Rhizanthella gardnerii R S Rogers – The Orchadian p 113 Sept 1979 A note about the discovery of this orchid

Following is the article by Harold Goldsack referred to by Bob Bates in Harold’s obituary. Though he wrote for other publications, this was appears to be the only one in the NOSSA Journals.

Journal 1979 Volume 3 No 8 August

RHIZANTHELLA GARDNERI Rogers                              Harold Goldsack

Corrigin, Shackleton, Goomalling, Munglingup. Western Australia.

A new locality where the subterranean orchid Rhizanthelle gardneri Rogers has been found, as noted by Don Voigt in his letter to Roy Hargreaves to brings with it hope that after 50 years the secret life of the remarkable orchid may be unveiled. It also brings back memories of my first encounter with this plant.

As a young orchid enthusiast I had been collecting for, and writing to, Dr R.S. Rogers of Adelaide, who, at that time, was an extremely busy public personality. To my surprise, one day in 1928 I received a note from Dr Rogers inviting me to call at his house in Hutt Street after surgery hours as he had something to show me which he was sure would be of interest.

Naturally, I took the first opportunity to visit the Doctor, whereon he brought into the room a large jar with some white vegetable pickled in it. With a smile he said “Have you ever seen anything like this before?”

Well, there it was – this unique subterranean orchid from Corrigin, Western Australia, sent over by Mr C A Gardiner, the Government Botanist of Perth, who had realised the importance of this discovery.

The first plants were found in an area of virgin lane that had been rolled, burnt and then ploughed, which operation uncovered the white underground rhizomes. Mr John Trott, the discoverer, was puzzled by this strange plant growing around the stumps of Melaleuca uncinata R Br, common in the area, and sent it to Mr C A Gardiner. He, realizing the orchidaceous nature of the plant, visited the area, made personal observations and then sent a specimen to Dr Rogers for study, which led to the description of a now sub-tribe, genus and species of orchid – Rhizanthella gardneri Rogers.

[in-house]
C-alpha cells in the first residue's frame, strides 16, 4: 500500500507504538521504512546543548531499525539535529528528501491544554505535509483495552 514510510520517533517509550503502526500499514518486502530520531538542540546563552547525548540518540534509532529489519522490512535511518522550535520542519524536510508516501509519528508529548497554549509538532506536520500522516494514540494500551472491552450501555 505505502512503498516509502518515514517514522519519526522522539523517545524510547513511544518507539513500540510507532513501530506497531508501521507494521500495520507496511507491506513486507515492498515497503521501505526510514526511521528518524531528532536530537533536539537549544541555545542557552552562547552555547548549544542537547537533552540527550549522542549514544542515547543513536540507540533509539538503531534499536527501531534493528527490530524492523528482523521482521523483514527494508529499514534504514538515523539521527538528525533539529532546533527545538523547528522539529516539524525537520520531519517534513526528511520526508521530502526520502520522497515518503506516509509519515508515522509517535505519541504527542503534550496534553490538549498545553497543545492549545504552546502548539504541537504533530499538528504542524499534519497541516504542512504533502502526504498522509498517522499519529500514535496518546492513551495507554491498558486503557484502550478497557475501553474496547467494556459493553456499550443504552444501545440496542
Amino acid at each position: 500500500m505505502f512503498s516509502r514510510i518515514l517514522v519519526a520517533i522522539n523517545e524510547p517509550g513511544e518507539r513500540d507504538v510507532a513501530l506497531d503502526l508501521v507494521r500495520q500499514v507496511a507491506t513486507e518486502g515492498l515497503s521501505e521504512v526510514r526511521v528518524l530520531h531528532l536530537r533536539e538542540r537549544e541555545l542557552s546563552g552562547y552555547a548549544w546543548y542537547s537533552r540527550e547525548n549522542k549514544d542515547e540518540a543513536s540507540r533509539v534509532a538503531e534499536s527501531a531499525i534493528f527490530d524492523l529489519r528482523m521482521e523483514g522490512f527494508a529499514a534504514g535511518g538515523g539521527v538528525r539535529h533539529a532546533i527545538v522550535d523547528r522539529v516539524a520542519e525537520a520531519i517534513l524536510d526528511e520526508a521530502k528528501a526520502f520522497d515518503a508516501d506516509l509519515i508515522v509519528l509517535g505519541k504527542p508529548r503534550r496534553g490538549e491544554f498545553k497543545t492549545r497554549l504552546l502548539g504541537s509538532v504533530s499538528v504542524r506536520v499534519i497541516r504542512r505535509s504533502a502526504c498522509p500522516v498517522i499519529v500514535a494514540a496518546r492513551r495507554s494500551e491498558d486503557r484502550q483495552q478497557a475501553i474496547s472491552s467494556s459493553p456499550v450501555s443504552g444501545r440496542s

Soon after this the Field Naturalists Society were to hold their Wild Flower Show in the Adelaide Town hall and attempted to have this unique specimen displayed there. However, the plant was too valuable to risk and an artist – Mr Lyall Lush – made a black and white drawings which was exhibited instead.

Within three years, on the east coast of Australia at Bulahdelah, another subterranean orchid Cryptanthemis slateri Rupp was unearthed. Unearthed is the word, for this one was unearthed by Mr Slater who was digging up rhizomes of Dipodium punctatum, the “Wild Hyacinth”, to attempt to grow them. All plants of the new orchid were found growing in association Dipodium. The importance of this find was such that Rev H I R Rupp was given a grant to travel to Bulahdelah to make further studies. This second find aroused worldwide interest and a German botanist suggested that the flowers of Cryptanthemis slateri were underground spikes of Dipodium. The morphology of the flowers soon disproved that theory.

Regarding this orchid, which Rupp named in 1932, Dr Rogers commented to me that he was sure that Rev Rupp’s parishioners must have had a very brief sermon the week Rupp received the first specimen of Cryptanthemis!

Dr Rogers then lamented that the orchid hunter has to add a plough and a pick to his orchid collecting equipment!!


Growing Sarchochilus hartmanii in Adelaide 1983 and Now

In 1983, Ron Robjohns, NOSSA’s first treasurer, wrote a comprehensive series of articles about growing epiphytes in South Australia. Thirty years on Ron’s information for growing is still helpful and applicable for today. Any updates or extra information are in black text.

Volume 7, No. 10, November, 1983
Sarcochilus hartmanii (Hartman’s Sarcochilus)
This has a range from the Hastings River in north-eastern New South Wales to the McPherson Ranges in southern Queensland, although some authorities extend this to the Atherton Tablelands in northern Queensland.
S. hartmanii is lithophytic and is normally found growing on rocks, sometimes forming large masses but usually in small clumps, however, it occasionally grows on trees. It varies in its habitat from bright sunny positions on cliff faces, above 600 metres, to shady seepages. It must be remembered, however, that this is an area of high summer rainfall and in late summer and autumn has considerable cloud cover with accompanying high humidity.

The leaves, 4 to 9 per stem, from 10 to 20cm long, 1 to 2cm across, are thick, fleshy, deeply channelled and slightly twisted at the base.

Racemes are 6 to 25cm long with 5 to 25 flowers usually sparse at first then crowded towards the apex. The flowers are 2 to 3cm in diameter and have petals and sepals of glistening pure white with deep maroon or crimson spots near the base, though sometimes all white.

The flowering period is September to November.

In 1979 a clone of Sarcochilus hartmanii “Kerrie” was awarded AM/AOC. It was a large plant with 16 spikes and approximately 320 flowers measuring 31mm across the petals.